Gel for drums – What is that?
Drum gel – or drum gel dampeners – are small pads made from a transparent, soft and adhesive gel material, enabling them to very easily stick to the batter – or resonant – head of the drum.
In contrast to the old gaffer tape solution, these gel pads are both much easier to re-position or to completely remove. Also, the damper pads won’t leave big piles of residues from dried up glue on the drum head after it has been removed.
Another brilliant thing about these gel dampeners, is that they are both very versatile, pleasant to the eye as well as practical. You can simply peel them off once you need either alter the sound, or go back to the original sonic state of the drum.
The dampening effect from these drum gels can be very subtle, but also very prominent. It all depends on the size of the damper pads, how many you use, and how you place them.
These are all parameters to experiment with, but there are some general rules you should follow, in order to get the best results.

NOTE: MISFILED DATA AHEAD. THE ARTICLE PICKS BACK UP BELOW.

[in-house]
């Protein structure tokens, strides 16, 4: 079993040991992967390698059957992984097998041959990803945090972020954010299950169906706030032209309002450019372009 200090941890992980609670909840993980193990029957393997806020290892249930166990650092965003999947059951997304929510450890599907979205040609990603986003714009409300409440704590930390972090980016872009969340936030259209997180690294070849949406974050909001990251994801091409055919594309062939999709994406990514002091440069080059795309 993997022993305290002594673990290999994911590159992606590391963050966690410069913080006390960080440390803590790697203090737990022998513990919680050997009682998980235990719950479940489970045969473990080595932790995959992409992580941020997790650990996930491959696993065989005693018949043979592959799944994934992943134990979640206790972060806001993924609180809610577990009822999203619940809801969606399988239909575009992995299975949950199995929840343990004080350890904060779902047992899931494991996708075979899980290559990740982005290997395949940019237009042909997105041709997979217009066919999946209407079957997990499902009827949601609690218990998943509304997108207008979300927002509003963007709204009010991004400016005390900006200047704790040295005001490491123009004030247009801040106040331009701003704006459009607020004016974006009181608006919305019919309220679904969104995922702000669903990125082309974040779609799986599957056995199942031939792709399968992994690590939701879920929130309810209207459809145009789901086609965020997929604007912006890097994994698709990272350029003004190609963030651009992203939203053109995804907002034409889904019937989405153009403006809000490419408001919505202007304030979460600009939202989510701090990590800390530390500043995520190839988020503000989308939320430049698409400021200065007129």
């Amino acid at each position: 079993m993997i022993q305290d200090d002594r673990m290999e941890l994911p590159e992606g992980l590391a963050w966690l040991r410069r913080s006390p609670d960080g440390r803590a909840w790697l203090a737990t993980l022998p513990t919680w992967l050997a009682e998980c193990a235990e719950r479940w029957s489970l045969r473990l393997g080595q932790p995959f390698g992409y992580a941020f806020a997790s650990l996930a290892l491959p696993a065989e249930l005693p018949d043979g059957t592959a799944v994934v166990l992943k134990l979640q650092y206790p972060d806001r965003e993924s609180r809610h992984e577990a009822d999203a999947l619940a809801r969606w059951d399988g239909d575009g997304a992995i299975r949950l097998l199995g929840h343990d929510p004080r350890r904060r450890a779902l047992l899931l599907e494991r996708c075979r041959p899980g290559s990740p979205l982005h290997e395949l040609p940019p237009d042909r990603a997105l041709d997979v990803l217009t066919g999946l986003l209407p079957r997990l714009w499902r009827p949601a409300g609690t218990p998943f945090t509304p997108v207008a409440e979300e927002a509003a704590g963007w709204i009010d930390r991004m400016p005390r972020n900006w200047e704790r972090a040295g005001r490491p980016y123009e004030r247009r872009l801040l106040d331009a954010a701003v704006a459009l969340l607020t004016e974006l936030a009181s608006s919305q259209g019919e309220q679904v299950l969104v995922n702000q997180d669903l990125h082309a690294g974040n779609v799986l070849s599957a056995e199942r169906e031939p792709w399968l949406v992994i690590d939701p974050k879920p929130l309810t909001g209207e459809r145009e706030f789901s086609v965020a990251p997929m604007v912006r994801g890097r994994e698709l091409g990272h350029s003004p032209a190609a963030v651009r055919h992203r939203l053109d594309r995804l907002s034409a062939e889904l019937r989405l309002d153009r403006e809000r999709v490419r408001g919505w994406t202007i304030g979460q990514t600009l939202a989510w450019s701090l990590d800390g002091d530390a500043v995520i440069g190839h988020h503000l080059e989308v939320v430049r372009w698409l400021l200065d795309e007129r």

Which brand should you use?
We like to think that the most versatile, thought through gel drum dampeners on the market are SlapKlatz.
And here is why…
These dampeners are not only proven to stay on the drum head in any given situation. Batter or resonant side. Even on the largest floor toms you can get, they stay put on the resonant side.
They also come in a very versatile assortment, making dampening and sound adjustments such a breeze. (No need for scissors to cut in half – just pick the right size – and done.)
SlapKlatz drum dampeners are also very good for cymbals, timbales, cowbells and other percussive instruments. The ability to make fast and subtle changes to the sound, is what makes them stand out.
You can get SlapKlatz in different colors too. This way you can decide if you want to make a visual statement, or if you want to go with the invisible look (see the image to the right).
The fact alone that Benny Greb, Anika Nilles, John JR Robinson and Gergo Borlai has chosen SlapKlatz as their preferred drum dampener solution, pretty much says it all.